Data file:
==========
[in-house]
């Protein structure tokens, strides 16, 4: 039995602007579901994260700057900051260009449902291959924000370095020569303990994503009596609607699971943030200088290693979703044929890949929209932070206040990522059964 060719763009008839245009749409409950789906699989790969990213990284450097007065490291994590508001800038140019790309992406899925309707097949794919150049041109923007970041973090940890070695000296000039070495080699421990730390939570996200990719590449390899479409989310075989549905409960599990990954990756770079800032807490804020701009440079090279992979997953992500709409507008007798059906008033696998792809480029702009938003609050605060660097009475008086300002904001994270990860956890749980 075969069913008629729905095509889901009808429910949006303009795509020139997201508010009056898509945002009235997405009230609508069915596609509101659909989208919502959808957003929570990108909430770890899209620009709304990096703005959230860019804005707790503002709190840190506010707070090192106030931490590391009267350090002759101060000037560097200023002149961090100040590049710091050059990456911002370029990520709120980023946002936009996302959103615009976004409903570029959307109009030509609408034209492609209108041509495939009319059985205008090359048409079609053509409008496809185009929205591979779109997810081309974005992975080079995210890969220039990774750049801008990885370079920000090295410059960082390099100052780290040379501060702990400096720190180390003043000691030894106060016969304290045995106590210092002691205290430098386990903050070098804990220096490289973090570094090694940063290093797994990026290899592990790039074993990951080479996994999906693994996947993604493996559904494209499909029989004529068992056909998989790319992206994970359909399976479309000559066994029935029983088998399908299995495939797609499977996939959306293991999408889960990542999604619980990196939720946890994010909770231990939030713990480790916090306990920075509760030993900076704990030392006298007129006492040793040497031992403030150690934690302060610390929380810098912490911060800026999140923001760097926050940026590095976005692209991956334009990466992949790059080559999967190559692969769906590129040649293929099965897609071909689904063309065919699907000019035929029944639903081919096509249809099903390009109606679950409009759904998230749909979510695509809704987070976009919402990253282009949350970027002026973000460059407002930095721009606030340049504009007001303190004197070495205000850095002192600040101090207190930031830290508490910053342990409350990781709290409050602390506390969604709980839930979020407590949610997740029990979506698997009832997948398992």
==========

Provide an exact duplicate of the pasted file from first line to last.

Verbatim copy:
[in-house]
């Protein structure tokens, strides 16, 4: 039995602007579901994260700057900051260009449902291959924000370095020569303990994503009596609607699971943030200088290693979703044929890949929209932070206040990522059964 060719763009008839245009749409409950789906699989790969990213990284450097007065490291994590508001800038140019790309992406899925309707097949794919150049041109923007970041973090940890070695000296000039070495080699421990730390939570996200990719590449390899479409989310075989549905409960599990990954990756770079800032807490804020701009440079090279992979997953992500709409507008007798059906008033696998792809480029702009938003609050605060660097009475008086300002904001994270990860956890749980 075969069913008629729905095509889901009808429910949006303009795509020139997201508010009056898509945002009235997405009230609508069915596609509101659909989208919502959808957003929570990108909430770890899209620009709304990096703005959230860019804005707790503002709190840190506010707070090192106030931490590391009267350090002759101060000037560097200023002149961090100040590049710091050059990456911002370029990520709120980023946002936009996302959103615009976004409903570029959307109009030509609408034209492609209108041509495939009319059985205008090359048409079609053509409008496809185009929205591979779109997810081309974005992975080079995210890969220039990774750049801008990885370079920000090295410059960082390099100052780290040379501060702990400096720190180390003043000691030894106060016969304290045995106590210092002691205290430098386990903050070098804990220096490289973090570094090694940063290093797994990026290899592990790039074993990951080479996994999906693994996947993604493996559904494209499909029989004529068992056909998989790319992206994970359909399976479309000559066994029935029983088998399908299995495939797609499977996939959306293991999408889960990542999604619980990196939720946890994010909770231990939030713990480790916090306990920075509760030993900076704990030392006298007129006492040793040497031992403030150690934690302060610390929380810098912490911060800026999140923001760097926050940026590095976005692209991956334009990466992949790059080559999967190559692969769906590129040649293929099965897609071909689904063309065919699907000019035929029944639903081919096509249809099903390009109606679950409009759904998230749909979510695509809704987070976009919402990253282009949350970027002026973000460059407002930095721009606030340049504009007001303190004197070495205000850095002192600040101090207190930031830290508490910053342990409350990781709290409050602390506390969604709980839930979020407590949610997740029990979506698997009832997948398992």